He strolled in, pausing just inside the doorway. His eyes swept the classroom. To my surprise, he made for my table, pointing at the seat next to me with a raised eyebrow. I nodded to indicate that the seat was not yet taken. He swung his bag off his shoulder, and sat down.
“Hi,” I said. “You must be the new boy, then.”
He turned to look at me, and I immediately felt stupid. Of course he was the new boy. What an obvious thing to say. I had only wanted to welcome him, but I realised that I was, for some reason, the nervous one. My mind raced for something else to say — something less obvious and more cool than what I had just said. Or perhaps he would speak. That would be nice. After all, he had chosen to sit next to me. He could also make an effort to break the ice. But he seemed strangely content with silence, and I was relieved when Elizabeth appeared in the doorway, calling out, “Mara! How was your summer? Did you go anywhere exciting?”
“Not really,” I replied, suddenly unhappy that we hadn’t travelled anywhere exotic. Until now, I had been content to simply stay at home during the holidays. But I suddenly wanted to have something exciting to say, something unusual. Especially as the new boy was looking at me intently, as though my answer was somehow of great interest to him.
Elizabeth turned to him. “Hi,” she said. “I’m Elizabeth Walker, and you’re our only new student this year. At least so far. You can call me Lizzy, everyone does. Dizzy Lizzy, you know. You’ve done well, choosing to sit next to Mara here, she’s a true Cancerian, a real mother hen — she’ll take good care of you.”
I could have strangled Lizzy. For someone who didn’t have a malicious bone in her body, she could do a lot of damage. I wouldn’t have minded so much, had the new boy looked shy, or nervous, or happy to be taken care of. But this boy looked as though the last thing he needed was looking after.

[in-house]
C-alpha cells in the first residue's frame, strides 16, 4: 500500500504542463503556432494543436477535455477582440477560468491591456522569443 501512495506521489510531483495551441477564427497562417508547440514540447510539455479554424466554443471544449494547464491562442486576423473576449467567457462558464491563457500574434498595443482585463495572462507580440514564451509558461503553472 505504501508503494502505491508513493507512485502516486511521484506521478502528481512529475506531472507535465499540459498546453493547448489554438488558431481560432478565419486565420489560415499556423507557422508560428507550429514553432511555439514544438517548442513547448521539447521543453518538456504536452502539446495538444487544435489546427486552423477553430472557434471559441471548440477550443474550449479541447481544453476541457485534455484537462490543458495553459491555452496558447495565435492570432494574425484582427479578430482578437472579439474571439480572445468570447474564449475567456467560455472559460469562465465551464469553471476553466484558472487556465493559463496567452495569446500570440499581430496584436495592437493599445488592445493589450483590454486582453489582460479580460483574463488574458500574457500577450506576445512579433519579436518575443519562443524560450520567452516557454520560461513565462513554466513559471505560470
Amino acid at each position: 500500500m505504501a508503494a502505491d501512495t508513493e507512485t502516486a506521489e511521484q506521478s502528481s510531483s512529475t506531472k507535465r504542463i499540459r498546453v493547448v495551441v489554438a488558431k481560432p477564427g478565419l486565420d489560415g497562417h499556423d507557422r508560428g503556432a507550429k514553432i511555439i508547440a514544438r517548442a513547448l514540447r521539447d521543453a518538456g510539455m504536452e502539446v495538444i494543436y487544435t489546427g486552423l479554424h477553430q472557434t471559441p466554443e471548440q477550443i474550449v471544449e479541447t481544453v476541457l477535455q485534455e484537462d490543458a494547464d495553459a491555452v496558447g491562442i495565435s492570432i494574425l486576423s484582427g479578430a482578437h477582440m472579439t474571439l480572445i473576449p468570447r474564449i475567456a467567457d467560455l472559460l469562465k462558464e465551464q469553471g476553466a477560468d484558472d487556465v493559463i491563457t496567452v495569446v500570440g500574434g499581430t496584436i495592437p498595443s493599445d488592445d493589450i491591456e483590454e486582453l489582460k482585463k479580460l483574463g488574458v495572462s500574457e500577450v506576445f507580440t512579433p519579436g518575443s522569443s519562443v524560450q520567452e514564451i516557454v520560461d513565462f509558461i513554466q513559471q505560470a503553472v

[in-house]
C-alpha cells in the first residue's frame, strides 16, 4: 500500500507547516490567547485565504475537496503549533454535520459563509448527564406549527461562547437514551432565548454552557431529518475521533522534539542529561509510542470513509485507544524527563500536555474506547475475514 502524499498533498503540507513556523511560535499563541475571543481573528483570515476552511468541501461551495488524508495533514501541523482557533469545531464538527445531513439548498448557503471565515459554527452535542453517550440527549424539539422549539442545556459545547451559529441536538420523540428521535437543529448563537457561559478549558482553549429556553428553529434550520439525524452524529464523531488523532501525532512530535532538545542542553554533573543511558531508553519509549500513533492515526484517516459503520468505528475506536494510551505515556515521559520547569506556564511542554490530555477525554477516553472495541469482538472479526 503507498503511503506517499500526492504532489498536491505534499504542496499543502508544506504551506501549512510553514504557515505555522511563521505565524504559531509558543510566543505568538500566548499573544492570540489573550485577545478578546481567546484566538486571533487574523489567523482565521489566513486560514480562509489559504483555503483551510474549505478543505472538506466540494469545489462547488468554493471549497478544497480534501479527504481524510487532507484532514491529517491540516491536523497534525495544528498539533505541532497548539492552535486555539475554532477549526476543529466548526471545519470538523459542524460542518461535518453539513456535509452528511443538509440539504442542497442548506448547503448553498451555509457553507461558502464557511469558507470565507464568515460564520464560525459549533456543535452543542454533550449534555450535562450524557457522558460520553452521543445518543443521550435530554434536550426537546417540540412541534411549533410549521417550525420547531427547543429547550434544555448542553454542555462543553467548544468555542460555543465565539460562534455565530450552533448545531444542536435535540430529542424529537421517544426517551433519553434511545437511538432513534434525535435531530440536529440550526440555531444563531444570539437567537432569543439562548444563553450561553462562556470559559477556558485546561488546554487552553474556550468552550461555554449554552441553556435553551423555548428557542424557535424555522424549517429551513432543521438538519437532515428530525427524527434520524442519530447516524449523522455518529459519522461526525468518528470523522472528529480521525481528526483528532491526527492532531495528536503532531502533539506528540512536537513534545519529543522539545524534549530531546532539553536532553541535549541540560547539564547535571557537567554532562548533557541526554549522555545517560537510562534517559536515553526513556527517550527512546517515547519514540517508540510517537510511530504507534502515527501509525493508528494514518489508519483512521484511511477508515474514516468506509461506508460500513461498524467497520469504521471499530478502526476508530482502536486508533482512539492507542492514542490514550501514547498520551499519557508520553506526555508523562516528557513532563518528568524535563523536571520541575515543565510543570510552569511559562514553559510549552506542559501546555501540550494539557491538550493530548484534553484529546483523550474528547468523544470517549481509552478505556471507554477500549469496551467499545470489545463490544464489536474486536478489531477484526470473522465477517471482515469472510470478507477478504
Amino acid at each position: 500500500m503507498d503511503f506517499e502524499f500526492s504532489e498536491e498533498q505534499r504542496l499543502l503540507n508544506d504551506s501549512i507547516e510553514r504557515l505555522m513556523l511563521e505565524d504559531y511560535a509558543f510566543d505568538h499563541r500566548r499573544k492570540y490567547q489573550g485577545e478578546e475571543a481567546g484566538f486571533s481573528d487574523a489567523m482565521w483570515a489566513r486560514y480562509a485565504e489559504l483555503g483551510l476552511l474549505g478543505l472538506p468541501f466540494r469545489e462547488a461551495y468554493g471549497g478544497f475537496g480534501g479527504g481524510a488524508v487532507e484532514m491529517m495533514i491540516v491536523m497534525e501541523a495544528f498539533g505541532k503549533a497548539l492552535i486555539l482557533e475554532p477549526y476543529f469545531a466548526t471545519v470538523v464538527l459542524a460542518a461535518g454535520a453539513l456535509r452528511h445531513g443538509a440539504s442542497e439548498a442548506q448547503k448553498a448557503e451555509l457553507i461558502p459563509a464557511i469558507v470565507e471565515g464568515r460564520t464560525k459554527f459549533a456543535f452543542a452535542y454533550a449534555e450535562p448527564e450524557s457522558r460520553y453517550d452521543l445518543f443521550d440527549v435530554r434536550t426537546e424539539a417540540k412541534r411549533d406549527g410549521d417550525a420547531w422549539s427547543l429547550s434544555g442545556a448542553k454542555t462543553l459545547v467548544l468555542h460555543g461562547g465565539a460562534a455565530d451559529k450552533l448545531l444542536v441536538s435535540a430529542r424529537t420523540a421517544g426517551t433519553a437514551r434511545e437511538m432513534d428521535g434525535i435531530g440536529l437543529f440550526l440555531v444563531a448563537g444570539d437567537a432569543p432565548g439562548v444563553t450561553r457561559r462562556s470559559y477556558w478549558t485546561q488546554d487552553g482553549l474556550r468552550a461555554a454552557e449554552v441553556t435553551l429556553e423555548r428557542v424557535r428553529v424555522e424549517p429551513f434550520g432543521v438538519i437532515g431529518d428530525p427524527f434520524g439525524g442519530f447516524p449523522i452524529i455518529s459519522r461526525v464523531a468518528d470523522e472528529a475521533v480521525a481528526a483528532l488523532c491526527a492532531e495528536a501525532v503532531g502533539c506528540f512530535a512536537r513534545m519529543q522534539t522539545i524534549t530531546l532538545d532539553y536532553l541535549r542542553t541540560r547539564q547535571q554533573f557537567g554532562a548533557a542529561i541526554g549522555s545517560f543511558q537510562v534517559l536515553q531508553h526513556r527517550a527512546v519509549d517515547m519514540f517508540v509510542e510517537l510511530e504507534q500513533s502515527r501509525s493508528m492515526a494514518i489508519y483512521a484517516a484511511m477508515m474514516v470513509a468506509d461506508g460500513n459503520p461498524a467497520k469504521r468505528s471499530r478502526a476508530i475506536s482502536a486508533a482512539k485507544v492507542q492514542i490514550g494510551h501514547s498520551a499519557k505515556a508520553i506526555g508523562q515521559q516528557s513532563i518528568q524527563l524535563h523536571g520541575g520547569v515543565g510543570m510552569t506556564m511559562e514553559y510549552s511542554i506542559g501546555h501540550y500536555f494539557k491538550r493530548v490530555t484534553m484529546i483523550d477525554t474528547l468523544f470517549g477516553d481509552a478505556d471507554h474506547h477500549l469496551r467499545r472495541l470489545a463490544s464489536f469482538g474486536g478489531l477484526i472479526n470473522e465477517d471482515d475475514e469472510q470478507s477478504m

“That’s not —” I began, launching into self-defence mode, but Lizzy interrupted me.
“What star sign are you?” she asked him.
“Liz!” I objected. “We should give him a chance to introduce himself, before asking for his star sign.”
“Oh, names are not important,” Lizzy replied. “You can’t know a person by hearing their name. But you can figure out quite a lot by knowing their star sign. So?” She looked at the new boy expectantly.
“Scorpio,” he replied.
His voice was pleasant. I glanced at him, hoping he would say more. But Lizzy was already firing her next question at him.
“When’s your birthday, exactly?” she asked.
“A Scorpio-Sagittarius cusp!” Lizzy squealed in ecstasy. “I’ve never met one of your kind before. I’ll look you up in my birthday book tonight!”
“Hey, Liz! Who is it you’re looking up? Ah, of course!” James, Lizzy’s boyfriend, flung an arm around her waist while stretching out his hand towards the new boy. “We were told to expect someone new this year,” he said. “I’m James.”
“Selden,” the new boy said, shaking James’ hand.
“What? Was that your name you just said?” Lizzy asked.
“Obviously that was his name, Liz.” James rolled his eyeballs. “As far as I’m aware, there’s no star sign called Selden.”
“Selden,” Lizzy repeated slowly, letting the name roll over her tongue. “What an unusual name. Selden. I like it! What have we got first lesson, Mara?”
“French,” I replied, suddenly wondering if Selden could speak any — which led me to wonder where he had moved from. Now there was something I could ask him! Where are you from? was a good way to start a conversation with someone new. But —
“Look here, silly girl,” James was saying, pulling Lizzy away from our table. “There’s a copy of the new timetable on every desk, all you have to do is look. Shall we find some seats?”
“We’re not allowed to sit together this year,” Lizzy moaned.
“Mrs. Thomas complained at the End of Year Party that you were too much of a distraction to me, and Mum really laid into me. Mrs. Thomas promised that she’d make sure we weren’t sitting anywhere near each other this year. In any class.”
“Oh. Bummer. Well, I’ll go sit next to Ben, he’s waving at me.” James gave her a kiss on the lips and slouched off.
“Oh, great,” Lizzy groaned. “I’ll either have to sit by myself, or next to Michelle. She’s such a swot. Well, Mum will be pleased.”
She picked up the bag she had dumped on the floor and was about to move off, when Selden called out, “Wait!”
Lizzy stopped in her tracks and turned around. The smile she got from Selden was downright beguiling. My eyes flew to James. Was he watching this? I wondered how he would react if he saw his girlfriend being smiled at so flirtatiously. But no, James was busy talking to Ben.
“You haven’t told me yours,” Selden was saying now.